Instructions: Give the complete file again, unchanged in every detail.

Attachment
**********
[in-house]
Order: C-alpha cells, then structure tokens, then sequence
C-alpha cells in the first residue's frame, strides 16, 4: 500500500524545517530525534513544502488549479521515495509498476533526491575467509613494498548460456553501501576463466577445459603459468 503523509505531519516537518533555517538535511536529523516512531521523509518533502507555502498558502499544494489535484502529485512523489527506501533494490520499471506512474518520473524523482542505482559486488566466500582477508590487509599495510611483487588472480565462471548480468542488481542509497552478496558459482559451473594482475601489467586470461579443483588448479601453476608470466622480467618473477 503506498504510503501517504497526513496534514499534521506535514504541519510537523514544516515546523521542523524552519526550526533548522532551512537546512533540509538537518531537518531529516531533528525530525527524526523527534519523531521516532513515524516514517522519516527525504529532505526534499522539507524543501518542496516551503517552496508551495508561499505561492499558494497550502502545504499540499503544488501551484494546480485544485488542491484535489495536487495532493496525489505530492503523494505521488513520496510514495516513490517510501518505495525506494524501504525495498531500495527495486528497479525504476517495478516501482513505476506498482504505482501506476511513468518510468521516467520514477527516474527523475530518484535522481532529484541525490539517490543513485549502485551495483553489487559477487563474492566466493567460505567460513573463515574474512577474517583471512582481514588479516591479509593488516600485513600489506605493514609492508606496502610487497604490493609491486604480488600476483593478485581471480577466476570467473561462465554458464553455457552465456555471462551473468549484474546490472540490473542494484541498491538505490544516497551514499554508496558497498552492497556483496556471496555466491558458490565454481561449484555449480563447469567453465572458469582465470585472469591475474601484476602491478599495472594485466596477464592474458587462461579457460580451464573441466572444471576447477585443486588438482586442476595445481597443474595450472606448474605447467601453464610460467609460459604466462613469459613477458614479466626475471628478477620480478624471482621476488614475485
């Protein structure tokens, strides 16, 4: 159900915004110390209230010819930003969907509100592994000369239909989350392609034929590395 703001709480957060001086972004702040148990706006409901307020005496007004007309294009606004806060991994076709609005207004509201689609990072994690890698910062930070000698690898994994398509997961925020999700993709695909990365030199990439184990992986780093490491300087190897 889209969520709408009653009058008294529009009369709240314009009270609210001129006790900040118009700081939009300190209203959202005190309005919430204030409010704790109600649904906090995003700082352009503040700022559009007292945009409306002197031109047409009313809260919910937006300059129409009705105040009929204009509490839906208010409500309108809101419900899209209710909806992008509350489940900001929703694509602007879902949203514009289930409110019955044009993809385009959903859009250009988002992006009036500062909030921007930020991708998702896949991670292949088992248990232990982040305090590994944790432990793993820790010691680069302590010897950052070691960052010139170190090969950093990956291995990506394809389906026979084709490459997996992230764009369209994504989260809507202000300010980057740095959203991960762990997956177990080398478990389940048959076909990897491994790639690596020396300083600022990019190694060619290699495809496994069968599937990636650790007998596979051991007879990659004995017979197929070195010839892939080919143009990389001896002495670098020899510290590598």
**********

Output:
[in-house]
Order: C-alpha cells, then structure tokens, then sequence
C-alpha cells in the first residue's frame, strides 16, 4: 500500500524545517530525534513544502488549479521515495509498476533526491575467509613494498548460456553501501576463466577445459603459468 503523509505531519516537518533555517538535511536529523516512531521523509518533502507555502498558502499544494489535484502529485512523489527506501533494490520499471506512474518520473524523482542505482559486488566466500582477508590487509599495510611483487588472480565462471548480468542488481542509497552478496558459482559451473594482475601489467586470461579443483588448479601453476608470466622480467618473477 503506498504510503501517504497526513496534514499534521506535514504541519510537523514544516515546523521542523524552519526550526533548522532551512537546512533540509538537518531537518531529516531533528525530525527524526523527534519523531521516532513515524516514517522519516527525504529532505526534499522539507524543501518542496516551503517552496508551495508561499505561492499558494497550502502545504499540499503544488501551484494546480485544485488542491484535489495536487495532493496525489505530492503523494505521488513520496510514495516513490517510501518505495525506494524501504525495498531500495527495486528497479525504476517495478516501482513505476506498482504505482501506476511513468518510468521516467520514477527516474527523475530518484535522481532529484541525490539517490543513485549502485551495483553489487559477487563474492566466493567460505567460513573463515574474512577474517583471512582481514588479516591479509593488516600485513600489506605493514609492508606496502610487497604490493609491486604480488600476483593478485581471480577466476570467473561462465554458464553455457552465456555471462551473468549484474546490472540490473542494484541498491538505490544516497551514499554508496558497498552492497556483496556471496555466491558458490565454481561449484555449480563447469567453465572458469582465470585472469591475474601484476602491478599495472594485466596477464592474458587462461579457460580451464573441466572444471576447477585443486588438482586442476595445481597443474595450472606448474605447467601453464610460467609460459604466462613469459613477458614479466626475471628478477620480478624471482621476488614475485
């Protein structure tokens, strides 16, 4: 159900915004110390209230010819930003969907509100592994000369239909989350392609034929590395 703001709480957060001086972004702040148990706006409901307020005496007004007309294009606004806060991994076709609005207004509201689609990072994690890698910062930070000698690898994994398509997961925020999700993709695909990365030199990439184990992986780093490491300087190897 889209969520709408009653009058008294529009009369709240314009009270609210001129006790900040118009700081939009300190209203959202005190309005919430204030409010704790109600649904906090995003700082352009503040700022559009007292945009409306002197031109047409009313809260919910937006300059129409009705105040009929204009509490839906208010409500309108809101419900899209209710909806992008509350489940900001929703694509602007879902949203514009289930409110019955044009993809385009959903859009250009988002992006009036500062909030921007930020991708998702896949991670292949088992248990232990982040305090590994944790432990793993820790010691680069302590010897950052070691960052010139170190090969950093990956291995990506394809389906026979084709490459997996992230764009369209994504989260809507202000300010980057740095959203991960762990997956177990080398478990389940048959076909990897491994790639690596020396300083600022990019190694060619290699495809496994069968599937990636650790007998596979051991007879990659004995017979197929070195010839892939080919143009990389001896002495670098020899510290590598």